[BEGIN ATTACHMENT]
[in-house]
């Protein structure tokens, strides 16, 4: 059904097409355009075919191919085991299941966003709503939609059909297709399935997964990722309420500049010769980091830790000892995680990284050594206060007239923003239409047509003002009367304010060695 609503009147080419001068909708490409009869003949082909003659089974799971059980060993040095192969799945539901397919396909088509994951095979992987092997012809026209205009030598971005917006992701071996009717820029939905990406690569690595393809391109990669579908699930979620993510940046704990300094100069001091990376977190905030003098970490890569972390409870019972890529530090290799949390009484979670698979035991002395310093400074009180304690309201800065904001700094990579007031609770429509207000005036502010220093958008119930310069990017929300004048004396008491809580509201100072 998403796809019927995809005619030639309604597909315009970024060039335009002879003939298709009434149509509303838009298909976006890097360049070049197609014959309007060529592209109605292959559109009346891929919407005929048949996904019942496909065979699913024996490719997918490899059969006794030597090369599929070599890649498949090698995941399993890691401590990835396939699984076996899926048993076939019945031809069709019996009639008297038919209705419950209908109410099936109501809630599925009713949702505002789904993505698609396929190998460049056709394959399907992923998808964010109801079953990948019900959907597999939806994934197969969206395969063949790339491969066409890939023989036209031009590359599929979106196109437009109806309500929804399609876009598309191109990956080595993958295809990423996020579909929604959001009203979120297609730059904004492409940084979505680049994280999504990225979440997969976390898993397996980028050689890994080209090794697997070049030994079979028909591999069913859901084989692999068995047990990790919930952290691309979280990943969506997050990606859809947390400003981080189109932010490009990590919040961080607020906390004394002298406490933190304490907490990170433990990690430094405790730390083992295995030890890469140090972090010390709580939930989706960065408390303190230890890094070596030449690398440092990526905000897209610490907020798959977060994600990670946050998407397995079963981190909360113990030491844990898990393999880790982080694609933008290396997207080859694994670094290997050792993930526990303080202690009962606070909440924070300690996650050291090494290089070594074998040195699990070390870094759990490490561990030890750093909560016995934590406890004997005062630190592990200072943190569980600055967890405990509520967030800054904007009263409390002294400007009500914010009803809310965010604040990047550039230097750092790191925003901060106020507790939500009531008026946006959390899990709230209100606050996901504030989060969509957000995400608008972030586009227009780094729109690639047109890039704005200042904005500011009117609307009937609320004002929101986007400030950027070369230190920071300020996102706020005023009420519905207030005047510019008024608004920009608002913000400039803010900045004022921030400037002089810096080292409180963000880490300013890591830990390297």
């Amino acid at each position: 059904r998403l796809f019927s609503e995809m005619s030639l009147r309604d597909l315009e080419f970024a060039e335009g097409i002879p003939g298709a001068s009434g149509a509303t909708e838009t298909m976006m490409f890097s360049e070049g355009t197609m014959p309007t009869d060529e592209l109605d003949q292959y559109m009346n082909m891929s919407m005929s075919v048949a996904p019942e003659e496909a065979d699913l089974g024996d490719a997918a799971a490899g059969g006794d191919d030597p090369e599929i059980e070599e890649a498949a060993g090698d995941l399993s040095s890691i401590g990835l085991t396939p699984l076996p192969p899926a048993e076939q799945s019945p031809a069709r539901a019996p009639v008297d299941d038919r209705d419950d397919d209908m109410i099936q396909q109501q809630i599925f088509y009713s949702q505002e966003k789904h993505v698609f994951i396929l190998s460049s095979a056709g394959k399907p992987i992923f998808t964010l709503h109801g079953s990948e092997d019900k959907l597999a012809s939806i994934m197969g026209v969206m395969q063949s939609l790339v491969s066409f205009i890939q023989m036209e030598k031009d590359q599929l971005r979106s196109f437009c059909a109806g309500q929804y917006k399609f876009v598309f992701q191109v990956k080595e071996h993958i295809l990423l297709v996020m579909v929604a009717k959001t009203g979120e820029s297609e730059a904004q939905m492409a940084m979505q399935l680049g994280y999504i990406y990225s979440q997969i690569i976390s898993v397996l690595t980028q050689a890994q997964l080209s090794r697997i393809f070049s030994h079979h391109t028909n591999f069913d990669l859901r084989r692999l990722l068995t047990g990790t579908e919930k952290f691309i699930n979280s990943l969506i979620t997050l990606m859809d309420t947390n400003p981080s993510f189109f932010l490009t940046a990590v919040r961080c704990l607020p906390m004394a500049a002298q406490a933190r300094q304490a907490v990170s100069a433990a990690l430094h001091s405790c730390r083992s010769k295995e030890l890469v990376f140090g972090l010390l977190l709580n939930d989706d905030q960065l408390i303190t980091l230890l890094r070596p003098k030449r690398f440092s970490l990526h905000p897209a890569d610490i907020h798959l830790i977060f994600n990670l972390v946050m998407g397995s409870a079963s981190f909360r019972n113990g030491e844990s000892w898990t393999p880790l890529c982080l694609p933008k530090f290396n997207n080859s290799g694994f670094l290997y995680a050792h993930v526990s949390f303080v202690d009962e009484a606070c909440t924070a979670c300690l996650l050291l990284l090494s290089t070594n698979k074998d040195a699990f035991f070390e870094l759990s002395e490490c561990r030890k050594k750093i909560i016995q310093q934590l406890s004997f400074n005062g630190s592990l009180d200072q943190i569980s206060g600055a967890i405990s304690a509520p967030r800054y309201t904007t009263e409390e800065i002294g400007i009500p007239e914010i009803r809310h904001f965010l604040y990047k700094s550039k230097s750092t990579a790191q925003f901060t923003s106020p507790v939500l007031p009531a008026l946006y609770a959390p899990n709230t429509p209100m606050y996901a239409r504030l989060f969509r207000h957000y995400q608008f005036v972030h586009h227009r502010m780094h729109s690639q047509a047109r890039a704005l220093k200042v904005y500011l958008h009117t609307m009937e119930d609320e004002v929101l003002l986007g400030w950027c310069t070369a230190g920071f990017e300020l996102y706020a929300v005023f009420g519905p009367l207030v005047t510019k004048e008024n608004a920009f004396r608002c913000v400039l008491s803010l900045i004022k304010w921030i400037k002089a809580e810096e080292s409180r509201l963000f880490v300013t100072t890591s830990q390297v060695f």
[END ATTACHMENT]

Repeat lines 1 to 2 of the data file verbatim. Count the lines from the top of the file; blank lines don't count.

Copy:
[in-house]
């Protein structure tokens, strides 16, 4: 059904097409355009075919191919085991299941966003709503939609059909297709399935997964990722309420500049010769980091830790000892995680990284050594206060007239923003239409047509003002009367304010060695 609503009147080419001068909708490409009869003949082909003659089974799971059980060993040095192969799945539901397919396909088509994951095979992987092997012809026209205009030598971005917006992701071996009717820029939905990406690569690595393809391109990669579908699930979620993510940046704990300094100069001091990376977190905030003098970490890569972390409870019972890529530090290799949390009484979670698979035991002395310093400074009180304690309201800065904001700094990579007031609770429509207000005036502010220093958008119930310069990017929300004048004396008491809580509201100072 998403796809019927995809005619030639309604597909315009970024060039335009002879003939298709009434149509509303838009298909976006890097360049070049197609014959309007060529592209109605292959559109009346891929919407005929048949996904019942496909065979699913024996490719997918490899059969006794030597090369599929070599890649498949090698995941399993890691401590990835396939699984076996899926048993076939019945031809069709019996009639008297038919209705419950209908109410099936109501809630599925009713949702505002789904993505698609396929190998460049056709394959399907992923998808964010109801079953990948019900959907597999939806994934197969969206395969063949790339491969066409890939023989036209031009590359599929979106196109437009109806309500929804399609876009598309191109990956080595993958295809990423996020579909929604959001009203979120297609730059904004492409940084979505680049994280999504990225979440997969976390898993397996980028050689890994080209090794697997070049030994079979028909591999069913859901084989692999068995047990990790919930952290691309979280990943969506997050990606859809947390400003981080189109932010490009990590919040961080607020906390004394002298406490933190304490907490990170433990990690430094405790730390083992295995030890890469140090972090010390709580939930989706960065408390303190230890890094070596030449690398440092990526905000897209610490907020798959977060994600990670946050998407397995079963981190909360113990030491844990898990393999880790982080694609933008290396997207080859694994670094290997050792993930526990303080202690009962606070909440924070300690996650050291090494290089070594074998040195699990070390870094759990490490561990030890750093909560016995934590406890004997005062630190592990200072943190569980600055967890405990509520967030800054904007009263409390002294400007009500914010009803809310965010604040990047550039230097750092790191925003901060106020507790939500009531008026946006959390899990709230209100606050996901504030989060969509957000995400608008972030586009227009780094729109690639047109890039704005200042904005500011009117609307009937609320004002929101986007400030950027070369230190920071300020996102706020005023009420519905207030005047510019008024608004920009608002913000400039803010900045004022921030400037002089810096080292409180963000880490300013890591830990390297």